Objective. Proline-serine-threonine-phosphatase-interacting protein 2 (PSTPIP2) is involved in macrophage activation, neutrophil motility and osteoclast differentiation. However, the role of PSTPIP2 in inflammation and autoinflammatory diseases is still not clear. In this study, we generated PSTPIP2 knockout (Pstpip2-/-) mice to investigate its phenotype and role in autoinflammatory diseases. Methods. We constructed a Pstpip2-targeting vector and generated Pstpip2-/- mice. The phenotype and immunopathology of Pstpip2-/- mice were analysed. Results. All Pstpip2-/- mice developed paw swelling, synovitis, hyperostosis and osteitis, resembling SAPHO syndrome, an inflammatory disorder of the bone, skin and joints. Multifocal osteomyelitis was found in inflamed paws, with increased macrophage and marked neutrophil infiltrations in the bone, joint and skin. Profound osteolytic lesions with markedly decreased bone volume density developed in paws and limbs. Neutrophil-attracting chemokines and IL-1β were markedly elevated in inflamed tissues. Conclusion. Our study suggests that PSTPIP2 could play a role in innate immunity and development of autoinflammatory bone disorders, and may be associated with the pathogenesis of human SAPHO syndrome.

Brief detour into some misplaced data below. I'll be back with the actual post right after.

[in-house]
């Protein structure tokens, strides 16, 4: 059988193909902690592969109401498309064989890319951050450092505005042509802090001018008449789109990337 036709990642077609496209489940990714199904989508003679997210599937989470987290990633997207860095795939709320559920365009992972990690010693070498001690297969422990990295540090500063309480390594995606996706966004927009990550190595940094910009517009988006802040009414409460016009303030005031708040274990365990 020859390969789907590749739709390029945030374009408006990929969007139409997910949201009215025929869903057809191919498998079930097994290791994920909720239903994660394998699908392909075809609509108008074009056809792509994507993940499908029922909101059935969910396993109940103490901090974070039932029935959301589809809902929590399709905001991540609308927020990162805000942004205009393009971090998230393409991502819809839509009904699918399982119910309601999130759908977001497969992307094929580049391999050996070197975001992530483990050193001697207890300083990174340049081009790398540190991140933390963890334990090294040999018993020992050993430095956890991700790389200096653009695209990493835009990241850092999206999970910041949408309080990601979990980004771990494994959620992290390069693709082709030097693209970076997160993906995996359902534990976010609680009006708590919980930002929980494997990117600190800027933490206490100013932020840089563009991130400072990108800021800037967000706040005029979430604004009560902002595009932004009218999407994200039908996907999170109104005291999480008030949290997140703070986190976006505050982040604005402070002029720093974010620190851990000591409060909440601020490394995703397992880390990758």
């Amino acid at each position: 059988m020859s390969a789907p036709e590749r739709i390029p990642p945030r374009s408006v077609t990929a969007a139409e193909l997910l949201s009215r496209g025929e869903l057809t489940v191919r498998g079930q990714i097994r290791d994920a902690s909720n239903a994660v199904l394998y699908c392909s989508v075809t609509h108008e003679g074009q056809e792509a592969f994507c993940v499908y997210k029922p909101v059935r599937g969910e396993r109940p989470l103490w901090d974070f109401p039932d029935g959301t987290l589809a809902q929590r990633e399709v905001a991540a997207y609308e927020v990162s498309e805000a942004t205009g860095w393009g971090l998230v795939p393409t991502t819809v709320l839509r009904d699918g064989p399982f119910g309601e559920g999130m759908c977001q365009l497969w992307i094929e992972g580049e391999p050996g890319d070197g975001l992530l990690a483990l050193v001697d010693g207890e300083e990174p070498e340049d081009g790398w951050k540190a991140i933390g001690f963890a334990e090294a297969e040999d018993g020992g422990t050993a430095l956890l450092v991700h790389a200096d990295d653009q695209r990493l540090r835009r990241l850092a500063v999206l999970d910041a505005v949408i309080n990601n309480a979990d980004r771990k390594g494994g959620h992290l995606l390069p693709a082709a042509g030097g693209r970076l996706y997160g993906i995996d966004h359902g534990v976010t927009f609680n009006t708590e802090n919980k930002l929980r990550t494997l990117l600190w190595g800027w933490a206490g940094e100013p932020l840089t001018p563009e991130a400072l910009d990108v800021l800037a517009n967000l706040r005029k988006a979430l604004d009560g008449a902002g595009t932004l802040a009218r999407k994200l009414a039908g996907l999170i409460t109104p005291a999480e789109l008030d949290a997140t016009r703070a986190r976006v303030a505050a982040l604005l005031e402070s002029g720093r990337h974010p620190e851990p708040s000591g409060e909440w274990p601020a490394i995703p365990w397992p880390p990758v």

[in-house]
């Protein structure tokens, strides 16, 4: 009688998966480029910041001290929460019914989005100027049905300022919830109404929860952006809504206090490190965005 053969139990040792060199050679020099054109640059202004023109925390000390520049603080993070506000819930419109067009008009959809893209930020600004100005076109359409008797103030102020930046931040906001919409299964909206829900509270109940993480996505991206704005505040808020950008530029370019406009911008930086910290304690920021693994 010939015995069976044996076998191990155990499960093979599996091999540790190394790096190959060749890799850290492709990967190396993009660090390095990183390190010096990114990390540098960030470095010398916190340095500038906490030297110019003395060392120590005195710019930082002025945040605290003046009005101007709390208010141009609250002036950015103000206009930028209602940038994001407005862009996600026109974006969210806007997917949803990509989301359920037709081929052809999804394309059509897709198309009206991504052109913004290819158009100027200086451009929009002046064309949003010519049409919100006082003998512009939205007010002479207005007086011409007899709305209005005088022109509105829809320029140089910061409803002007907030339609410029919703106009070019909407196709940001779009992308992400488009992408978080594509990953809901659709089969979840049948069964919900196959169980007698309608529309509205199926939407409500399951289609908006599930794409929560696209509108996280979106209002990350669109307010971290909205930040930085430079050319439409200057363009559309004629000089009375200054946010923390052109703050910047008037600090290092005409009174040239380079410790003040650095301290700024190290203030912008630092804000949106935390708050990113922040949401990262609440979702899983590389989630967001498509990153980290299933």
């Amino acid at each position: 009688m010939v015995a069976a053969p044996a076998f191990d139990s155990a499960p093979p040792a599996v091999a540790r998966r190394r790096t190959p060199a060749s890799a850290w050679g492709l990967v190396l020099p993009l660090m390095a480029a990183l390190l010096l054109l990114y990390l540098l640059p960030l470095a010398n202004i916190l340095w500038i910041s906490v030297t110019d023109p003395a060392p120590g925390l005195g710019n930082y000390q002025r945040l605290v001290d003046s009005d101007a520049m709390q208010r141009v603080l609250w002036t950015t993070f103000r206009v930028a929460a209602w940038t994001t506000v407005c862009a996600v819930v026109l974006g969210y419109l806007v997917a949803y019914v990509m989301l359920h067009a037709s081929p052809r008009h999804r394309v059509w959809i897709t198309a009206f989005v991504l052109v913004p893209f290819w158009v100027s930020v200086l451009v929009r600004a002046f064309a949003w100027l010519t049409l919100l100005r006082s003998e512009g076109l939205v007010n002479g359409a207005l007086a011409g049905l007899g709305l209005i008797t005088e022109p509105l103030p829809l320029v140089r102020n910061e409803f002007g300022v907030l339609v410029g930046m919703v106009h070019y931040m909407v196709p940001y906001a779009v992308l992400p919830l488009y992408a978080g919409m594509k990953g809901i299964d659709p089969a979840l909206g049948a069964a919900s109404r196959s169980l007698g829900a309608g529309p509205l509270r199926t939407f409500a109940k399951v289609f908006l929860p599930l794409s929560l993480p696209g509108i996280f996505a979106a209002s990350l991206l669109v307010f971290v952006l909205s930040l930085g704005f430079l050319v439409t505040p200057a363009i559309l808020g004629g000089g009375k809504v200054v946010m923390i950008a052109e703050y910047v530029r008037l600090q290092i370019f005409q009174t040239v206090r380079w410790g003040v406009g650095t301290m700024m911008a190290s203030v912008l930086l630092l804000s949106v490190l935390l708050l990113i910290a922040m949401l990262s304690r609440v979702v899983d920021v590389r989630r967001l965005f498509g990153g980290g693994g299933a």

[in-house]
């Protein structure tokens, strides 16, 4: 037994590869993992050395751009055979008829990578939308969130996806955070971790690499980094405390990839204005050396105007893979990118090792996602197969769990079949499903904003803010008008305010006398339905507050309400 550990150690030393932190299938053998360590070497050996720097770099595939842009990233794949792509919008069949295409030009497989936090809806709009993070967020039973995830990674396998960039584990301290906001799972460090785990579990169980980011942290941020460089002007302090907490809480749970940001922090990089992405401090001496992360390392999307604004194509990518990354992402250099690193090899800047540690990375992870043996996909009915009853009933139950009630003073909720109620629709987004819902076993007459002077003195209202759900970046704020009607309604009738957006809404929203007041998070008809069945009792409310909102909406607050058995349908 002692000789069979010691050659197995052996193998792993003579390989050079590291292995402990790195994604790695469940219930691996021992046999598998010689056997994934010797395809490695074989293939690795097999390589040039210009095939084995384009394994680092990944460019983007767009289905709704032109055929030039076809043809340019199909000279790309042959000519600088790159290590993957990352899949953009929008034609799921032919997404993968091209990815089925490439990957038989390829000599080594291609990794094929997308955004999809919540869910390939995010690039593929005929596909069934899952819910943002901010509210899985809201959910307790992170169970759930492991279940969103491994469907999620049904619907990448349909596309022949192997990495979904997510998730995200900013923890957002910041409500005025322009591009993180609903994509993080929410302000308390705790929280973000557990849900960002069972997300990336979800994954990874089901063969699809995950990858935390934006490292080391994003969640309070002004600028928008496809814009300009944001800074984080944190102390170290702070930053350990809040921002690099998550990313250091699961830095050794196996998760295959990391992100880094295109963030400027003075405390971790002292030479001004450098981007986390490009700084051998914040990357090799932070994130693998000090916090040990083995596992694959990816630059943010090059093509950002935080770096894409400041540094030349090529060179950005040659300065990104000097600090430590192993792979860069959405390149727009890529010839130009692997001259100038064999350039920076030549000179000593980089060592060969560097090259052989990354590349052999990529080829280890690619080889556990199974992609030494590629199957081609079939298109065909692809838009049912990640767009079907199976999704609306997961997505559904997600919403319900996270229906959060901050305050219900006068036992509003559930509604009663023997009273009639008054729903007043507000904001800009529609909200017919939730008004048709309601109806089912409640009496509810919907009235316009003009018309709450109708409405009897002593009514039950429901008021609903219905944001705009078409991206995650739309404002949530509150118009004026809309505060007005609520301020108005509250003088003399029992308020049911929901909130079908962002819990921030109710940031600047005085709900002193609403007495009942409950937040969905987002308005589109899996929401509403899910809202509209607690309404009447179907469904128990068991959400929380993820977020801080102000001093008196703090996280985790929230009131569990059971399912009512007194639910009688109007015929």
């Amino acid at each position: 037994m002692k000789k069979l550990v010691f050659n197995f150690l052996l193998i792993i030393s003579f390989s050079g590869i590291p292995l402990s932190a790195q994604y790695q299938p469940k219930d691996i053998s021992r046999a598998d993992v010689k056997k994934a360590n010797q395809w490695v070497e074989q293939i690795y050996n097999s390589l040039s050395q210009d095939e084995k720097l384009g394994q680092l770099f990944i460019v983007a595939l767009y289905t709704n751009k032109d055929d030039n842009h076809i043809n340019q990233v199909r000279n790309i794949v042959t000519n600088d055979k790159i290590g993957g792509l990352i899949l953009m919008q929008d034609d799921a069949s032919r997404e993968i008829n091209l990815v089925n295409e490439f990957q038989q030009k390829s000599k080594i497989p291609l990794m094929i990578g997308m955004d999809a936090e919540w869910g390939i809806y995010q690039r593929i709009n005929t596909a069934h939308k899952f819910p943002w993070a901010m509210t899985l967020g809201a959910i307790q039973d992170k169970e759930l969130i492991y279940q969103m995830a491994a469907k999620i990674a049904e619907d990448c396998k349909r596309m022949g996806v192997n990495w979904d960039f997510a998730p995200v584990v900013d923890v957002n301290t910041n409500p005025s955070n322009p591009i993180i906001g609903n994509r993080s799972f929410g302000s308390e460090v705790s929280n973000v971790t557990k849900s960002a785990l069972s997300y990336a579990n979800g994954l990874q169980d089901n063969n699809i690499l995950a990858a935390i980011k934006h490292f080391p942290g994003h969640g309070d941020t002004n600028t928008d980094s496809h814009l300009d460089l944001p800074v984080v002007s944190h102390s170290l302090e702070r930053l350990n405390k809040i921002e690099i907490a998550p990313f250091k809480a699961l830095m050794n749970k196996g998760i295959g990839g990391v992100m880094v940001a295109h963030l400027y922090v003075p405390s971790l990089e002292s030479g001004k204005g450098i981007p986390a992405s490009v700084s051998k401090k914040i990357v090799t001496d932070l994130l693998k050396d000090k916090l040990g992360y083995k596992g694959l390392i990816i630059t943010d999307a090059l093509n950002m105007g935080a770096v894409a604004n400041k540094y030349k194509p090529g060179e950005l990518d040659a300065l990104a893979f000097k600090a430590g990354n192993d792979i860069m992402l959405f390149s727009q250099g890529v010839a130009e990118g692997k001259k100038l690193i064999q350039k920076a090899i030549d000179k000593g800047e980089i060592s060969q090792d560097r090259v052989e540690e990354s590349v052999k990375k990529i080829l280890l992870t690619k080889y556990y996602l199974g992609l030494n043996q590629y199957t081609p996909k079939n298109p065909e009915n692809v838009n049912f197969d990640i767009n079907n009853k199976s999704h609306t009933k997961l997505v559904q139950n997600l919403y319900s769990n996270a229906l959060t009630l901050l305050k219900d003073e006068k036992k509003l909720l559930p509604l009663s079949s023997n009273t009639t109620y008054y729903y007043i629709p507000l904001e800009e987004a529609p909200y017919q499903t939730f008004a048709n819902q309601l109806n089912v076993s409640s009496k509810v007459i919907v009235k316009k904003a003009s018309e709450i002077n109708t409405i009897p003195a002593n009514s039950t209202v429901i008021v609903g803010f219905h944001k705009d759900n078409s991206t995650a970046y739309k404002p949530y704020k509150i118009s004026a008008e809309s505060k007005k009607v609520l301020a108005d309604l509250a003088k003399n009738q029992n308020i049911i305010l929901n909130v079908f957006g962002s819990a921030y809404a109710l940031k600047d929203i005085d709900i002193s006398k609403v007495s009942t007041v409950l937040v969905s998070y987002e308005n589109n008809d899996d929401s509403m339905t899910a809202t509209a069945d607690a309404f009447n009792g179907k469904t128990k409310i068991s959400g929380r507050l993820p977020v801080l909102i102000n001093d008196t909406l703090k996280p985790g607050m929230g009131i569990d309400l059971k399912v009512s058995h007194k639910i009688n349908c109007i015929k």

ASJC Scopus subject areas